Kehayoglou’s commitment to the area of the Santa Cruz River was made evident when she decided to explore the region herself, by kayak. For this adventure, she was forced to train like an athlete, in order to row between forty and eighty kilometres a day, in shifts of eight hours, covering the length that separates Lago Argentino in the Andes from the Atlantic Ocean. Knowing that many before her had abandoned such a task, she confessed to having asked the river for protection. Perhaps that is why, before crating the carpet to ship it to its final destination in Melbourne, Kehayoglou invited a few percussionists to perform a type of ritual. She recalls that when the ceremony started, the skies went dark and torrential rain started to pour.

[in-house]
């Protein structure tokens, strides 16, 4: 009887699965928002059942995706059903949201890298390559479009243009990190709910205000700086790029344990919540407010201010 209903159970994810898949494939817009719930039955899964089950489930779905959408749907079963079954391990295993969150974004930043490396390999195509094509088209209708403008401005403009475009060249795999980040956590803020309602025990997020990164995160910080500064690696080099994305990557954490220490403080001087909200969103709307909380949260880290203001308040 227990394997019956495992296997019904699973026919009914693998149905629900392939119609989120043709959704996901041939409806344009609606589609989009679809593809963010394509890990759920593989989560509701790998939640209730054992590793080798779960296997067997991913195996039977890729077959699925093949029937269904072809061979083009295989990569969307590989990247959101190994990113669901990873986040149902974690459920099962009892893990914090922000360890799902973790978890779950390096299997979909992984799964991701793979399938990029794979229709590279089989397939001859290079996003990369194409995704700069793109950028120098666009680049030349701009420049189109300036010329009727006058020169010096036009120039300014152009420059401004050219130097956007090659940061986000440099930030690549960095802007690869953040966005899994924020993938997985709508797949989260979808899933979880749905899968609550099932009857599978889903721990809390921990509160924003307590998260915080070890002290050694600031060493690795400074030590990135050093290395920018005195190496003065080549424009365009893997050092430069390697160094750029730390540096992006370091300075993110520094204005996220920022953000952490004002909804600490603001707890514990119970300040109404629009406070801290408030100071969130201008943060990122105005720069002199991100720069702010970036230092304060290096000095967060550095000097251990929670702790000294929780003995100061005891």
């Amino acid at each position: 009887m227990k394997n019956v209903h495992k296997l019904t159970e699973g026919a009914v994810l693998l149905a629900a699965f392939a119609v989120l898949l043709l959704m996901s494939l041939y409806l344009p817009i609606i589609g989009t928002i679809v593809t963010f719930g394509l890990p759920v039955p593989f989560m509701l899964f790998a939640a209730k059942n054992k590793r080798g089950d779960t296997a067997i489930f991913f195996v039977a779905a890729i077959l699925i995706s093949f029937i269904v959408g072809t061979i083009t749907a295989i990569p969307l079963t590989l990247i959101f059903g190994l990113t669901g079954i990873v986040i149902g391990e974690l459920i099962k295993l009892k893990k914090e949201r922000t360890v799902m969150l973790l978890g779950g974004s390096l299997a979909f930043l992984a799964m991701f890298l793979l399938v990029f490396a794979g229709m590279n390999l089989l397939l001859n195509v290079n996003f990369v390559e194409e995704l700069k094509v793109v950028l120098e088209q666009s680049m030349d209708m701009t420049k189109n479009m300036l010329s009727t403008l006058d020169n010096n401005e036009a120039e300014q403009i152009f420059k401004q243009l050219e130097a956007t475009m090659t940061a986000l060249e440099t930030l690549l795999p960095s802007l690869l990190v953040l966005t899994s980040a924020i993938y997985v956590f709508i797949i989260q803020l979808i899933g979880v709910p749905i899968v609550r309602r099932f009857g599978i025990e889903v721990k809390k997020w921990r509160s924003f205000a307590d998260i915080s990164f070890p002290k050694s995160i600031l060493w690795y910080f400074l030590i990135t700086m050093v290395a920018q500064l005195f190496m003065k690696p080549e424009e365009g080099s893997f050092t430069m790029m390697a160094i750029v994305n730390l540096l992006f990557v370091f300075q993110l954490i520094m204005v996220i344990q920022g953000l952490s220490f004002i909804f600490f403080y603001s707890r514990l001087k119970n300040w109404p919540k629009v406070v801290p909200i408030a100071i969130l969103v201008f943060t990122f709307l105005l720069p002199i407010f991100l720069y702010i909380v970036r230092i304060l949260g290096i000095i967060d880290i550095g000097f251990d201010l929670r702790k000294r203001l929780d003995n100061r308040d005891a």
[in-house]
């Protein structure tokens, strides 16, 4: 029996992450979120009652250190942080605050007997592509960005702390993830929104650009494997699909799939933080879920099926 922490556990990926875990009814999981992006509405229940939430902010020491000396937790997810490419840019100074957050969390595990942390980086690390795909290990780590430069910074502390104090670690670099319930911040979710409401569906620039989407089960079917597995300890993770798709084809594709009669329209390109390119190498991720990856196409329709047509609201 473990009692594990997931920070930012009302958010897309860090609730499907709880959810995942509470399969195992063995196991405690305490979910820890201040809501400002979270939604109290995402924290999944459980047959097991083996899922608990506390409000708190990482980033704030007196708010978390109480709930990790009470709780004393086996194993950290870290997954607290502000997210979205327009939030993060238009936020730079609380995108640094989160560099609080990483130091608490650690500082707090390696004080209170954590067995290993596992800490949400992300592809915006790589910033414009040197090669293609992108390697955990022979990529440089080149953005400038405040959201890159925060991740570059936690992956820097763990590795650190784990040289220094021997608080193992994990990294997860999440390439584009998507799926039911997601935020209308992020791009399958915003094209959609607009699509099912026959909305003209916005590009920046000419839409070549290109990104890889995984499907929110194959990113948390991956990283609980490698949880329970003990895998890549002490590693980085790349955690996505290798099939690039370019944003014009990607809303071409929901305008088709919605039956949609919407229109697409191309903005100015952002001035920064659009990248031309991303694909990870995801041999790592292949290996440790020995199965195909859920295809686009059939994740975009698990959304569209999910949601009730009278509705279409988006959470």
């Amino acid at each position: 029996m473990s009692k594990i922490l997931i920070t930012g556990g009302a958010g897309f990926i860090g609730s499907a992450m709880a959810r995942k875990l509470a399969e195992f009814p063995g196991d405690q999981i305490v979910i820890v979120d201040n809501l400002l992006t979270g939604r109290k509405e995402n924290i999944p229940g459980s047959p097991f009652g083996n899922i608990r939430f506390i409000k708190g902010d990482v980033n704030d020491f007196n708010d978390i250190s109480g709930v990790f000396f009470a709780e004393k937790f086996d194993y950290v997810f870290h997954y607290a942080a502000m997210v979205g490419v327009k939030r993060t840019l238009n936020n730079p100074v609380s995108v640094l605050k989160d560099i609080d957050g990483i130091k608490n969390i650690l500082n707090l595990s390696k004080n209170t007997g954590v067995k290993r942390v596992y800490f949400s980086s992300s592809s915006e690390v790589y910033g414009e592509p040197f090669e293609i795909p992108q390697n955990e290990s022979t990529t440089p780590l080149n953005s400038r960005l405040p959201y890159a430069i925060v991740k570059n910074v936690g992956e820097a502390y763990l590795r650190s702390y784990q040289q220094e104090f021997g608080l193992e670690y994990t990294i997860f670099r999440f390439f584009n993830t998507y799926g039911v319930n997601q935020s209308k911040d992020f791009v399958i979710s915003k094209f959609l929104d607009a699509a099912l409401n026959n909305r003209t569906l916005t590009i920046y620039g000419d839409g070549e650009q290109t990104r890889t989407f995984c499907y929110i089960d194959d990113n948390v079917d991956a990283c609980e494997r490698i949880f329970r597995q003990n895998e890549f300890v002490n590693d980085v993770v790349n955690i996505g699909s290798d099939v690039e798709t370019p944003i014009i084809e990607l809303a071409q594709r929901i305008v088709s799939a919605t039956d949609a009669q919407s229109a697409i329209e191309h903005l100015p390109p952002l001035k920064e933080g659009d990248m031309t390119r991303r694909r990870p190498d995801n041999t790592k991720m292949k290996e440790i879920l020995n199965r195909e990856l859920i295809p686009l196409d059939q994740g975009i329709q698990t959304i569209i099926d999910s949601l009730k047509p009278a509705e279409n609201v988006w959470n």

Once the Santa Cruz River carpet arrived in Australia, Kehayoglou came to see striking visual similarities between her woven spiritual cartographies and the works of indigenous artists. The depictions of the ‘rainbow serpent’ by the Yarrenyty Arltere Nation from Alice Springs seemed uncannily familiar to her even though she had never seen these designs before. The serpentine shape of her representation of the Santa Cruz river could also be found in spiritual iconographies from other parts of the world. According to the Northeastern Brazilian Candomblé tradition, the god Oxumaré adopts this same shape, symbolising the snake, a rainbow, and the river. In the Near East and Ancient Greece, since ancient times, serpents have been considered symbols of prophecies and knowledge. The snake, as a topos, reappears in its most famous paradoxical shape in the Judeo-Christian Genesis, as a token of sin and also wisdom. These forms can also be appreciated in fifteenth-century carpets, as Kehayoglou showed me when we visited the Zaleski Collection together, at the Galleria Franchetti/Ca d’Oro in Venice. Kehayoglou’s carpets are embodied genealogies of how images of great symbolic and emotional power emerge from a distant past into the cosmologies of those people whose lands are in danger of disappearing. From this point of view, her carpets are not only Atlases in the style of Aby Warburg, but also vehicles for presences to travel in time and space. In her depiction of the Santa Cruz River, there are spiralling shapes in the water that mirror the visual patterns of certain fossils that may be found almost anywhere in Patagonia. According to Kehayoglou, those were the most difficult shapes to weave and are the areas of the river in which treacherous currents are known only by the locals. The myth of the flying carpet might not only be a metaphor but a space where the physical and the spiritual connect. In fact, since ancient times, carpets have been used as a physical support for prayer. There is also something mantra-like in the weaving process which induces weavers in certain cultures to chant and pray while making them. Kehayoglou’s emphasis on the spiritual aspects of her otherwise descriptive carpets aim at reinstating this pre-modern dignity while at the same time opening new and urgently necessary paths for art.